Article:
Students whose primary language is not English face an extra layer of challenges in school. They must simultaneously learn to communicate in English and learn the core content of their classes. So, when an English learner struggles academically, it can be tough for educators to discern the source of the difficulty. Is it due to the processes of second language acquisition and acculturation, or perhaps to a learning disability, or some combination of factors?

Accurately identifying the nature of learning challenges is vital to ensuring that students in the nation’s growing English learner (EL) population receive the supports they need to succeed in school. Current systems do not always correctly identify learning disabilities among English learners, and even EL students who have been identified to receive special education services often continue to struggle academically.1 Recently, the Regional Educational Laboratory West (REL West) at WestEd has produced much-needed guidance on this topic in a comprehensive report, Identifying and Supporting English Learner Students with Learning Disabilities: Key Issues in the Literature and State Practice, and an accompanying resource brief.

Lead author Elizabeth Burr, a WestEd Senior Research Associate, says recognition of the topic’s importance has been increasing. The report and brief have been disseminated nationally by the Institute of Education Sciences, widely cited, eagerly used by educators, and gaining the attention of state policymakers.

Awareness, support, and communication are needed

The REL West report identifies factors in policy and practice that can hinder the academic progress of English learners who may also have disabilities.

One factor is lack of awareness. Eric Haas, Senior Research Associate and co-author of the REL West report, says many teachers and other school and district decision-makers are unaware of best practices for identifying and addressing disabilities among English learners, leading to problems in how — or whether — students are referred to special education services. Accordingly, adequate training and ongoing support are needed to better inform special education referral policies and to improve educators’ ability to distinguish between the process of second language acquisition and the presence of a learning disability.

Research on best practices suggests that different types of evidence from different contexts should be considered in determining what combination of EL and special education services a student may need. “Teachers and administrators tend to get a partial picture of a student’s academic, social, and behavioral capabilities,” says Burr. “So research suggests the value of conducting evaluations in a variety of settings and including input from different teachers, family members, and both a bilingual and a learning disabilities specialist.” Haas adds that parental input is particularly important for understanding challenges that may, for example, be related to the student’s previous education experience, fluency in his or her first language, or the student’s attitude toward school and learning English.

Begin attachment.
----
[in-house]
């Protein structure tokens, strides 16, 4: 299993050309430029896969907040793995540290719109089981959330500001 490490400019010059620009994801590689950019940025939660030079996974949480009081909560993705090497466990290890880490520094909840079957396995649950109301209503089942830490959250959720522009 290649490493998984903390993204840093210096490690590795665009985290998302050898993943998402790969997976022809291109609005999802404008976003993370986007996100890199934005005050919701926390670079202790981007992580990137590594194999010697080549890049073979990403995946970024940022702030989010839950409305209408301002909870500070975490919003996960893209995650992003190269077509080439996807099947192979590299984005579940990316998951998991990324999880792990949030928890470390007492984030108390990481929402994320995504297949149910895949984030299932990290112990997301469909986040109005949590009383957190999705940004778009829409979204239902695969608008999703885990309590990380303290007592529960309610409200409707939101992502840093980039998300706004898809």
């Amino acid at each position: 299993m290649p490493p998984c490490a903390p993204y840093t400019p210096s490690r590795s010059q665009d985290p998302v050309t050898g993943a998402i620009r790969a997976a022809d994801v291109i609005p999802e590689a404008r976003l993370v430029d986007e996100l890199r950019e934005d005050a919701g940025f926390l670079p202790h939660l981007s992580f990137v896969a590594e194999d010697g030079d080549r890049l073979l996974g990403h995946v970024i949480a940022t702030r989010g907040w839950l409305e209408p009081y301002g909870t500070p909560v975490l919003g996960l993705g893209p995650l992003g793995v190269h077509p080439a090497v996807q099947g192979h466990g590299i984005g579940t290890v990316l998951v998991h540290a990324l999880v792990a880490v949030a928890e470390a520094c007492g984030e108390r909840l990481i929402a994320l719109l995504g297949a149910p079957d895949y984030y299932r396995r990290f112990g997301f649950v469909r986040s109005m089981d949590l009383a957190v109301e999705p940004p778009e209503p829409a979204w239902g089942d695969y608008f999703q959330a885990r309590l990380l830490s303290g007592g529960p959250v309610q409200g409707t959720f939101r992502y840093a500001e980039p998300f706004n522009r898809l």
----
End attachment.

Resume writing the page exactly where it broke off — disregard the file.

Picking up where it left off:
Given language and cultural barriers, overreliance on standardized testing, especially if conducted only in English, can undermine educators’ ability to understand how well an English learner with a potential learning disability is doing. “The literature review yielded such recommendations as offering assessments and meetings with the family in the student’s first language,” says Burr. “Although taking this approach seems obvious, not a lot of districts have the resources or supports to do so.”

“Stakeholders increasingly recognize that EL and special education systems need to work together to provide the right services for students.”

Haas also emphasizes that acculturating to U.S. schools and developing English proficiency do not necessarily happen in even steps. “Educators and specialists must continue to gather information about students over time. Many students have long, quiet periods in which they are learning English but are not yet ready to speak at a fast pace or participate a lot in class.”

Lastly, there is much room for improved communication among everyone involved in supporting English learners who have, or may have, disabilities. “Stakeholders increasingly recognize that EL and special education systems need to work together to provide the right services for students,” says Haas. Unfortunately, he adds, EL and special education specialists traditionally work separately from each other as they assess and provide services for dual-identified students.

Helpful guidance already exists